What John Deere’s Fiscal Conservatism Means for Investors

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Recently, John Deere (NYSE:DE) declared its quarterly dividend of $0.51/share. What was somewhat unusual is that the company was scheduled to raise its dividend as so many blue chip companies do on an annual basis. Deere didn’t. Nevertheless, since this decision was made, the shares are up from below $85/share to above $88/share on above average volume, and so it seems that investors are applauding this move. What does it mean for shareholders both in the short and long term?

Materially, it makes very little difference. A $0.05/share dividend raise (9.8 percent) per quarter would mean an additional expenditure of about $75 million. This isn’t much considering that the company had well over $3 billion in profits over the past 12 months. It does, however, speak to management’s priorities and to its agenda and outlook.

As we saw in the company’s latest earnings release, management’s outlook is relatively cautious. It expects that sales in its agriculture division will be slightly down year-over-year given that the prices of agricultural commodities are down. This latter fact implies that farmers will have less capital available to upgrade their equipment, and so there is nothing surprising about this negativity. Furthermore, even though the prices of agricultural commodities have begun to rise this will likely not impact farmers’ decisions for the upcoming planting season unless we see an unusually large price spike.

In addition to this conservative outlook, investors need to realize that Deere is a highly leveraged company with $34 billion in debt and a debt/equity ratio of 3.6. As a non-financial company this is high, and it borders on excessive. If Deere’s business performs well then it will pay off, but if we see a recession and/or lower agricultural commodity prices Deere shares are particularly vulnerable, and in a panic it may be forced into a panic selling scenario that would be horrific for shareholders.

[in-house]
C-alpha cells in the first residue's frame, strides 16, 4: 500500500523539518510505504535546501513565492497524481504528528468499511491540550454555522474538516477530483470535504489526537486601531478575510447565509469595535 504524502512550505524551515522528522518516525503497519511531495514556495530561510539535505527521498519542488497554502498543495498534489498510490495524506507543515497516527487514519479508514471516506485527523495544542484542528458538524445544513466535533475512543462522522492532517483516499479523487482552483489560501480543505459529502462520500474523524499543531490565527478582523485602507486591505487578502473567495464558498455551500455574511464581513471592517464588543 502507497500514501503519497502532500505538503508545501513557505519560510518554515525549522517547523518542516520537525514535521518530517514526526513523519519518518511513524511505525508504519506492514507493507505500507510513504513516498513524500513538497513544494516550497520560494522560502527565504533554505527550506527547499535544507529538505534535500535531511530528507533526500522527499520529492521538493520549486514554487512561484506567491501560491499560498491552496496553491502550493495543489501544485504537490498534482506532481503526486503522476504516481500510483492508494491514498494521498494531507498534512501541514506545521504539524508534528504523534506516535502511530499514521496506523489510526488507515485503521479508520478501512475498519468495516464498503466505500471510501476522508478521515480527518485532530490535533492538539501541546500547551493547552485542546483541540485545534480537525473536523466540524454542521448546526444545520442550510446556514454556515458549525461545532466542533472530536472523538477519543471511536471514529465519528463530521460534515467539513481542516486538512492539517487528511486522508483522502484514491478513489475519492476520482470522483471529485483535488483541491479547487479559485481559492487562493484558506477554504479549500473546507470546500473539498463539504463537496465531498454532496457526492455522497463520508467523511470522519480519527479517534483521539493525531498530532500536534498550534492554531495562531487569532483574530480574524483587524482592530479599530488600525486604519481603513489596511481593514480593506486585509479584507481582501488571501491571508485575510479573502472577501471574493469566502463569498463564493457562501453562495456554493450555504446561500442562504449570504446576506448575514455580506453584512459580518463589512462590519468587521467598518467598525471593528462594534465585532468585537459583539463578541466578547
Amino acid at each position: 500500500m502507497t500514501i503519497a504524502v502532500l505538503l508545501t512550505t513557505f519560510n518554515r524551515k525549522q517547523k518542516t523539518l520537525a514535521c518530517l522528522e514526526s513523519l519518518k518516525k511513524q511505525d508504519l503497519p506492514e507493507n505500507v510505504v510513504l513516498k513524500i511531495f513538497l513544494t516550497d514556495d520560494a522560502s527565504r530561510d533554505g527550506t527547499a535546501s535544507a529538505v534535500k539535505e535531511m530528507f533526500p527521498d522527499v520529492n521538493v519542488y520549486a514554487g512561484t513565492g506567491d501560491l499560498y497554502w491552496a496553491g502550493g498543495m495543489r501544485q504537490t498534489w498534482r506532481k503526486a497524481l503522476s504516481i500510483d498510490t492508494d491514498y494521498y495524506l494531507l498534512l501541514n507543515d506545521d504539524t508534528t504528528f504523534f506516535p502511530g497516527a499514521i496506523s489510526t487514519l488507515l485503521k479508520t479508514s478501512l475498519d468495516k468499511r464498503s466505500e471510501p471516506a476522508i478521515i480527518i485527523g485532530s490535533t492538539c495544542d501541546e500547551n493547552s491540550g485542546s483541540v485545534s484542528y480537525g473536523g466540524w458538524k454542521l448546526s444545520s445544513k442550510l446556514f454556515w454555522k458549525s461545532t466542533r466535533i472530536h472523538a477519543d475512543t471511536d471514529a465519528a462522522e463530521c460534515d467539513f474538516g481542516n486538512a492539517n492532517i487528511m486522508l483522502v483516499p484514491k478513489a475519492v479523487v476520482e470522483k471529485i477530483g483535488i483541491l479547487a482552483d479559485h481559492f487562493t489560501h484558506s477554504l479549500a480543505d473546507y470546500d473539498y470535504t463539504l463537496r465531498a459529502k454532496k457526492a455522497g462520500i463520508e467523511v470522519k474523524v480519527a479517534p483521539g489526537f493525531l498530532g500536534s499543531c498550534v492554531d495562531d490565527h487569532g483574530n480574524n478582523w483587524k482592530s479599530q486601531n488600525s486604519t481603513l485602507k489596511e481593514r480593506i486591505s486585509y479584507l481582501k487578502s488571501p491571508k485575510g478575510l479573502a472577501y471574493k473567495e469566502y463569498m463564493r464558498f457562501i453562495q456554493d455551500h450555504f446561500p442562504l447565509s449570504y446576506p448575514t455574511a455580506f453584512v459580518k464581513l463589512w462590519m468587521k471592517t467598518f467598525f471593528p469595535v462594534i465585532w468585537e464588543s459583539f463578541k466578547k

While this isn’t the most likely scenario by any means, it is a worst-case scenario, and I think Deere’s management — with its conservative outlook — wants to strengthen its capital position. While this is a good thing, I think it ultimately sheds light on Deere’s relatively precarious financial position.

Investors looking for a leveraged play on agricultural commodities should definitely consider buying shares in John Deere. I think the relative strength in the shares over the past several days is a response to strong price action in the grain market. At the same time, John Deere’s “best in breed” brand may not be enough to make it the steady blue-chip agriculture stock that more conservative investors might be looking for.

Investors looking for exposure to the agricultural machinery sector should definitely consider John Deere, but there are other options. The most obvious is Kubota (OTCMKTS:KUBTY), which is a Japanese company. Kubota products are not nearly as well-known as John Deere products but they are not inferior. The stock trades with a higher valuation than Deere, but in return, investors are getting relative balance sheet safety. Furthermore, Kubota shares will benefit assuming that the Yen weakens further.

Investors who are willing to consider a small-cap alternative should take a look at Lindsay Corp. (NYSE:LNN). Lindsay is unique in that it makes irrigation systems, which allow farmers to manage water as well as the resources needed to distribute it among a field of crops. This makes farming more efficient. Furthermore, while Deere’s agricultural machinery is relatively ubiquitous electronic and computerized irrigation systems are not, meaning that assuming agricultural commodity prices rise more and more. farmers will utilize them, and the installation of an irrigation system will likely come before a tractor upgrade assuming the tractor still works. Lindsay trades at a higher price to earnings multiple than Deere but it is growing faster and it has no debt. The one concern is that it is hanging on to its road barrier infrastructure business which is losing money.

Ultimately, Deere is a great company, but we have seen how its stretched balance sheet has reached a point where management doesn’t want to stretch it further by raising the dividend. While it is still a great company, investors may want to broaden their horizons to Kubota and Lindsay. Keep in mind that this is not an “either/or” situation and a reasonable approach for agriculture bulls might be to own two of these stocks or even all three.

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